Inflation has been a major topic in the news lately. While it has an impact on all of us, those who are approaching (or in) retirement have special concerns about rising inflation.
As of March 31, 2022, U.S. consumer prices spiked 8.5% over the last twelve months—the fastest it’s risen since the early 1980s.
We can blame COVID-19 for this. Consumer demand has ramped up dramatically after the last two years. At the start of the pandemic, businesses tamped down on spending and hiring. But instead of a sustained economic downturn, the U.S. economy skyrocketed due to stimulus checks, near-zero interest rates, and the success of the COVID-19 vaccine rollout.
No one could have anticipated the economy to come roaring back as it has. And, as a result, businesses have had to hustle to meet consumer demand. They struggled to fill job openings (I’m sure you’ve noticed most places are still advertising for help) and have encountered supply-chain troubles in their quest to order supplies and merchandise. The cost of doing business has gone up—and businesses have passed those along to us, in the form of higher prices.
So now we’re left with a few questions. First, how long will this red-hot inflation last? And second, how will it affect your investments?
According to the AP, many economic experts predict that inflation will remain well above the Federal Reserve’s 2% target for the remainder of 2022. But they also foresee relief down the road. Supply-chain woes are just starting to dissipate, and the series of incremental interest-rate hikes scheduled for this year may mean that consumer demand will ease up. The big risk: new COVID-19 variants that could send the economy back into recession.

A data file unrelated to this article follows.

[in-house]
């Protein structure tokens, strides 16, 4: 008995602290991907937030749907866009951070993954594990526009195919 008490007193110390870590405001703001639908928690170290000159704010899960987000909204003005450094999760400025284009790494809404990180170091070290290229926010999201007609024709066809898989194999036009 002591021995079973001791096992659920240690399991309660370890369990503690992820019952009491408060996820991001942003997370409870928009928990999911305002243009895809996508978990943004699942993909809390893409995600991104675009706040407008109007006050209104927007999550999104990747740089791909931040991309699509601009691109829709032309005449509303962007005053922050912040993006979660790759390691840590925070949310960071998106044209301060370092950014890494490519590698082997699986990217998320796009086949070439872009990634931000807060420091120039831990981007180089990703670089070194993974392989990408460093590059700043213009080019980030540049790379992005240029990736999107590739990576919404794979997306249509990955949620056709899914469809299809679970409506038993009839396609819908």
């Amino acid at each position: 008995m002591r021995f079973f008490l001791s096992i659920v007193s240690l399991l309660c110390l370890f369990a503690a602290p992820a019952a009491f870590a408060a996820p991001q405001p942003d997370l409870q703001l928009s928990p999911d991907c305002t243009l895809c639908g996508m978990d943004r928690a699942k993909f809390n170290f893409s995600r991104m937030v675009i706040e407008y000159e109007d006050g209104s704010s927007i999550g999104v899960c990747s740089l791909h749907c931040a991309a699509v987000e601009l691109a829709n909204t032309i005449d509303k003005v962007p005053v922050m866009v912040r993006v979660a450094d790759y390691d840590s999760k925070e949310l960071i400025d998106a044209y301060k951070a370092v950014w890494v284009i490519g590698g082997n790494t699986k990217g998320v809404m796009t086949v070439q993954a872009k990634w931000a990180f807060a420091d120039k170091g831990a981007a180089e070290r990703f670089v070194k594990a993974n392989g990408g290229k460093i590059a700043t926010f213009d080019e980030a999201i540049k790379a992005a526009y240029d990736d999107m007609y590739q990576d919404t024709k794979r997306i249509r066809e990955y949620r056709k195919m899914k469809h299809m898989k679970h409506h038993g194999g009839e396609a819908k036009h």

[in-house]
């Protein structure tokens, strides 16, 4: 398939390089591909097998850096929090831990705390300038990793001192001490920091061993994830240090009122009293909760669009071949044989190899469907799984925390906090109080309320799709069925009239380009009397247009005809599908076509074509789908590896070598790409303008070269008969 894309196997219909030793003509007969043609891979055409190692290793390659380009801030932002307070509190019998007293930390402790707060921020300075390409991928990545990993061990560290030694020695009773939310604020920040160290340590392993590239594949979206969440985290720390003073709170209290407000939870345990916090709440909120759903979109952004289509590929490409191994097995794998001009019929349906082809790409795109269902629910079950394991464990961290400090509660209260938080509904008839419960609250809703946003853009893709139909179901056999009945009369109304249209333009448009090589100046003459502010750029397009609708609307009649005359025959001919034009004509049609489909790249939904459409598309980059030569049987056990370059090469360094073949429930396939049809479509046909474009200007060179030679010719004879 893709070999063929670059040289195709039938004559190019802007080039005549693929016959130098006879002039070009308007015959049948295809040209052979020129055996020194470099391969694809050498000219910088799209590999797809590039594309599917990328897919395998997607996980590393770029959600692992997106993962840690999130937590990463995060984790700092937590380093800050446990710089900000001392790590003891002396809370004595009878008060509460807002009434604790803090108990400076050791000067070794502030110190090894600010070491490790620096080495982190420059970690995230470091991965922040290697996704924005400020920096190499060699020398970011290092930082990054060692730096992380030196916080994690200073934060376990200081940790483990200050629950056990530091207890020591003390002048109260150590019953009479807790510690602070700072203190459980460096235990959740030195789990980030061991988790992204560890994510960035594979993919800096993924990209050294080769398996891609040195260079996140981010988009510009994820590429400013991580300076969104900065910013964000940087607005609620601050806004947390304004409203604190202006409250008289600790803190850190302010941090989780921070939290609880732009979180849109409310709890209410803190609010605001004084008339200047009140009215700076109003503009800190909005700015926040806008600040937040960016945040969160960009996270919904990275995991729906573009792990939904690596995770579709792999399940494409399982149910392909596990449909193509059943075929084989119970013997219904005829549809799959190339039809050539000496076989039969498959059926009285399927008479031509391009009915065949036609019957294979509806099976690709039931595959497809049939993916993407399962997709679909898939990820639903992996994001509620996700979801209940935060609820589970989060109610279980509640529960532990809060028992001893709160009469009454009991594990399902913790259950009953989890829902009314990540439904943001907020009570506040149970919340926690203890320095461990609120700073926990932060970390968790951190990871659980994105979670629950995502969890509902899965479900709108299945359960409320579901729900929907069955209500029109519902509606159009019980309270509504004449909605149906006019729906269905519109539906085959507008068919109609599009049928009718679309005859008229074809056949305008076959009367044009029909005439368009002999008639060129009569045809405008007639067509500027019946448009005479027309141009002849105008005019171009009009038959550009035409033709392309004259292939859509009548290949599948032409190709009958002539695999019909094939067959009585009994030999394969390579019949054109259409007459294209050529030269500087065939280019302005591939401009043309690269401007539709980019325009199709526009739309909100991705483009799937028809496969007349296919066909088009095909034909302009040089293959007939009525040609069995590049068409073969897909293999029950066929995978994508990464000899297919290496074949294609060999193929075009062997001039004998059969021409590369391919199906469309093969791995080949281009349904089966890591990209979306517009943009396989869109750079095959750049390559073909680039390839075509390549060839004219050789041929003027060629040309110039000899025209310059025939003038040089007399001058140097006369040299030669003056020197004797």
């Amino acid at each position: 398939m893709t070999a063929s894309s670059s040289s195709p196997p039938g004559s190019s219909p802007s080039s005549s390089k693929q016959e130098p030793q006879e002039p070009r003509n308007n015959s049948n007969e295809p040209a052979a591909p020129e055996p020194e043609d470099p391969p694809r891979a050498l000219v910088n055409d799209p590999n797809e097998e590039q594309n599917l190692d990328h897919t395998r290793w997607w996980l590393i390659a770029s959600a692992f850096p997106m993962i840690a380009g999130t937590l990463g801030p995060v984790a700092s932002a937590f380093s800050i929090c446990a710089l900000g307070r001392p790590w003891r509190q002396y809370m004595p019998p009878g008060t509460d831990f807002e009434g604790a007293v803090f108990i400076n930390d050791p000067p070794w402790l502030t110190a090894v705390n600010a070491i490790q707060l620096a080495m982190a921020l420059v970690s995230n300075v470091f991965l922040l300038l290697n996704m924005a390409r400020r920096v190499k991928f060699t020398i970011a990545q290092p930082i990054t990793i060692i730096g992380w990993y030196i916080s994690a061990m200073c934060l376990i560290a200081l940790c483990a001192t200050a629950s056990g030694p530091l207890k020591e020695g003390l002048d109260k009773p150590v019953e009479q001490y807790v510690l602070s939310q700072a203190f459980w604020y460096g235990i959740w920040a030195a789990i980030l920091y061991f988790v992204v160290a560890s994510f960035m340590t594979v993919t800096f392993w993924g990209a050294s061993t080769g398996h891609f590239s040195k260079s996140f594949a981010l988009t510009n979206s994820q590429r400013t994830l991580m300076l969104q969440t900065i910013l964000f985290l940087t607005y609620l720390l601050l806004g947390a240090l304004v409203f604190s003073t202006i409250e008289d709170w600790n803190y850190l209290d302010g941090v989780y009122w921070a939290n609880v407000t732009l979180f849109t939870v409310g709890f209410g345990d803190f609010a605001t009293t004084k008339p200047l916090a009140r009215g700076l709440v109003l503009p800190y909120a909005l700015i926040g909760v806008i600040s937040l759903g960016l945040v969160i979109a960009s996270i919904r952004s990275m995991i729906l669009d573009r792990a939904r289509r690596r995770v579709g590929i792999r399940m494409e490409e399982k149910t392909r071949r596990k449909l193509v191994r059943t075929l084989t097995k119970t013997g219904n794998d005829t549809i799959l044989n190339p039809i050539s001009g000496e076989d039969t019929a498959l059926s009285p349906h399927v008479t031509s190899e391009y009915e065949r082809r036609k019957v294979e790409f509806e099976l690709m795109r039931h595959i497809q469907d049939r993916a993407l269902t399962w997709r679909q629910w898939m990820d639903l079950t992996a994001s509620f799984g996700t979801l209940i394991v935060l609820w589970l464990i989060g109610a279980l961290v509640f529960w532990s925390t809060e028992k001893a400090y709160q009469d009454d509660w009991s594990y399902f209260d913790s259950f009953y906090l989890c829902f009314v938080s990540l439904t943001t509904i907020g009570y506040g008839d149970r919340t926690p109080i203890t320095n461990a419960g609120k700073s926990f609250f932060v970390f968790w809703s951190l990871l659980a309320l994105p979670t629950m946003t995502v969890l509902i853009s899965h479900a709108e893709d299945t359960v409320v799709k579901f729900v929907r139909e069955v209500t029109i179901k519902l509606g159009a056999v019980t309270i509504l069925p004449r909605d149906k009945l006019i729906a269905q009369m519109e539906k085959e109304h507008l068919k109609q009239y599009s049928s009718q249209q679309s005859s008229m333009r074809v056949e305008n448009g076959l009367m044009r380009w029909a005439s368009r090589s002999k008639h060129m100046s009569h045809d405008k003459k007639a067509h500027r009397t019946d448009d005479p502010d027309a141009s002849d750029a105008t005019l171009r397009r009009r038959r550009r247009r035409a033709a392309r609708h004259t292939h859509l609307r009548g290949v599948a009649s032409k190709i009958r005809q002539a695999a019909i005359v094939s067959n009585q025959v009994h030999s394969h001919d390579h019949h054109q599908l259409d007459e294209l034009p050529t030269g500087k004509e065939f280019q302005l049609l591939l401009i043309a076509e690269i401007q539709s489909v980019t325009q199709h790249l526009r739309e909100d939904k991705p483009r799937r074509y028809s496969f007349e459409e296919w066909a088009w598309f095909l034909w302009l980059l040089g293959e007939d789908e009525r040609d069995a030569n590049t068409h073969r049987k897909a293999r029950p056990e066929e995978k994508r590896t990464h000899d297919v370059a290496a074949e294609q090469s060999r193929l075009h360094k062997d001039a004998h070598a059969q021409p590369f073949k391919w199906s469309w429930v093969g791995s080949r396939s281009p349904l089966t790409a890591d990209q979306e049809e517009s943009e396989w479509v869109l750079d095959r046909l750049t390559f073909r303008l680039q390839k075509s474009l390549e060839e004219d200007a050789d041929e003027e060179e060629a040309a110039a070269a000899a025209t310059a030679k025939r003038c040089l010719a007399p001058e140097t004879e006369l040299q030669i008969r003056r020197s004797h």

It can be nerve-wracking for those near retirement (or those who are already retired) during periods of high inflation. Higher prices can really squeeze a fixed income. There are a few ways to combat them:
1. Higher prices usually also mean higher interest rates, which can benefit savers. Laddered investment products can provide a hedge since the savings rates they pay tend to stay in line with the inflation rate.
2. Keep at least some of your portfolio in stocks. Over time—and especially if you’re not quite retired yet or in the very early stages of retirement—stock returns have historically outpaced inflation by about 3% to 4% per year.
3. Create a budget and stick to it. No one likes the feeling of having to tighten their belts, but when prices skyrocket, you may need to pivot for a time, until things settle down. This doesn’t mean making huge sacrifices, either: drive less when gas prices spike or vacation closer to home rather than flying are two small ways that you can reel in your spending when inflation is high.
Now’s the time to look at your portfolio and your budget to make sure they’re inflation ready. If you need a little guidance, click here to schedule a free, no-obligation review with an advisor.
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